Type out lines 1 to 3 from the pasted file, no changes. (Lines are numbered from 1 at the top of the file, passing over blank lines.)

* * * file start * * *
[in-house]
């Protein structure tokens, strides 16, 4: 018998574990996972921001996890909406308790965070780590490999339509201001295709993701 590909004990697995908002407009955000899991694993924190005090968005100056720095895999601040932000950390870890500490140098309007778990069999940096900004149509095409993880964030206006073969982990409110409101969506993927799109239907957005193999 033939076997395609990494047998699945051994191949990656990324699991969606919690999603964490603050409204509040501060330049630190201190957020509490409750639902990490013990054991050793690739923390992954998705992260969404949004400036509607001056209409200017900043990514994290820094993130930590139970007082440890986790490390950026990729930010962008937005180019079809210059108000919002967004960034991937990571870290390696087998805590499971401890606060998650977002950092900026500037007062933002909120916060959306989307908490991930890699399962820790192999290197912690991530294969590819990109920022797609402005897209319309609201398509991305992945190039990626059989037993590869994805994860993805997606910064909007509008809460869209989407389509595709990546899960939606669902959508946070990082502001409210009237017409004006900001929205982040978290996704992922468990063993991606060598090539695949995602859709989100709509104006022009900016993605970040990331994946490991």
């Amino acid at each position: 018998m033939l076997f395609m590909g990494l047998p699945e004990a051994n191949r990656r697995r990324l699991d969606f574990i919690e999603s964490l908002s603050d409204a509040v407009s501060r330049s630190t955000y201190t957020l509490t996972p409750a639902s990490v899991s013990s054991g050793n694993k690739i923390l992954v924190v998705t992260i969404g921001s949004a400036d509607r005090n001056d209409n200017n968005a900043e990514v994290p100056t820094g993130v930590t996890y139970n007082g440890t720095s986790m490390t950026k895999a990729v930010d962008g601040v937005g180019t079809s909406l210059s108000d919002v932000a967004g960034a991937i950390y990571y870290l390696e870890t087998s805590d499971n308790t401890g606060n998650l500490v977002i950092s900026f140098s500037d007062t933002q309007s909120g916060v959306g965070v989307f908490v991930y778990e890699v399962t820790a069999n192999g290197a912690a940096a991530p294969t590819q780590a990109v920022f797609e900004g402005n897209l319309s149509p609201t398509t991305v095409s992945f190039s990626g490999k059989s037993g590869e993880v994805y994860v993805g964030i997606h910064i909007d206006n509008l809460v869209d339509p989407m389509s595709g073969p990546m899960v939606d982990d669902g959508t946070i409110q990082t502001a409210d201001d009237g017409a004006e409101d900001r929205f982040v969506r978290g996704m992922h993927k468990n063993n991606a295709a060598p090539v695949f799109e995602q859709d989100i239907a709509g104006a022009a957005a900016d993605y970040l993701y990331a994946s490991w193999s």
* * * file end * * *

[in-house]
């Protein structure tokens, strides 16, 4: 018998574990996972921001996890909406308790965070780590490999339509201001295709993701 590909004990697995908002407009955000899991694993924190005090968005100056720095895999601040932000950390870890500490140098309007778990069999940096900004149509095409993880964030206006073969982990409110409101969506993927799109239907957005193999 033939076997395609990494047998699945051994191949990656990324699991969606919690999603964490603050409204509040501060330049630190201190957020509490409750639902990490013990054991050793690739923390992954998705992260969404949004400036509607001056209409200017900043990514994290820094993130930590139970007082440890986790490390950026990729930010962008937005180019079809210059108000919002967004960034991937990571870290390696087998805590499971401890606060998650977002950092900026500037007062933002909120916060959306989307908490991930890699399962820790192999290197912690991530294969590819990109920022797609402005897209319309609201398509991305992945190039990626059989037993590869994805994860993805997606910064909007509008809460869209989407389509595709990546899960939606669902959508946070990082502001409210009237017409004006900001929205982040978290996704992922468990063993991606060598090539695949995602859709989100709509104006022009900016993605970040990331994946490991």
């Amino acid at each position: 018998m033939l076997f395609m590909g990494l047998p699945e004990a051994n191949r990656r697995r990324l699991d969606f574990i919690e999603s964490l908002s603050d409204a509040v407009s501060r330049s630190t955000y201190t957020l509490t996972p409750a639902s990490v899991s013990s054991g050793n694993k690739i923390l992954v924190v998705t992260i969404g921001s949004a400036d509607r005090n001056d209409n200017n968005a900043e990514v994290p100056t820094g993130v930590t996890y139970n007082g440890t720095s986790m490390t950026k895999a990729v930010d962008g601040v937005g180019t079809s909406l210059s108000d919002v932000a967004g960034a991937i950390y990571y870290l390696e870890t087998s805590d499971n308790t401890g606060n998650l500490v977002i950092s900026f140098s500037d007062t933002q309007s909120g916060v959306g965070v989307f908490v991930y778990e890699v399962t820790a069999n192999g290197a912690a940096a991530p294969t590819q780590a990109v920022f797609e900004g402005n897209l319309s149509p609201t398509t991305v095409s992945f190039s990626g490999k059989s037993g590869e993880v994805y994860v993805g964030i997606h910064i909007d206006n509008l809460v869209d339509p989407m389509s595709g073969p990546m899960v939606d982990d669902g959508t946070i409110q990082t502001a409210d201001d009237g017409a004006e409101d900001r929205f982040v969506r978290g996704m992922h993927k468990n063993n991606a295709a060598p090539v695949f799109e995602q859709d989100i239907a709509g104006a022009a957005a900016d993605y970040l993701y990331a994946s490991w193999s």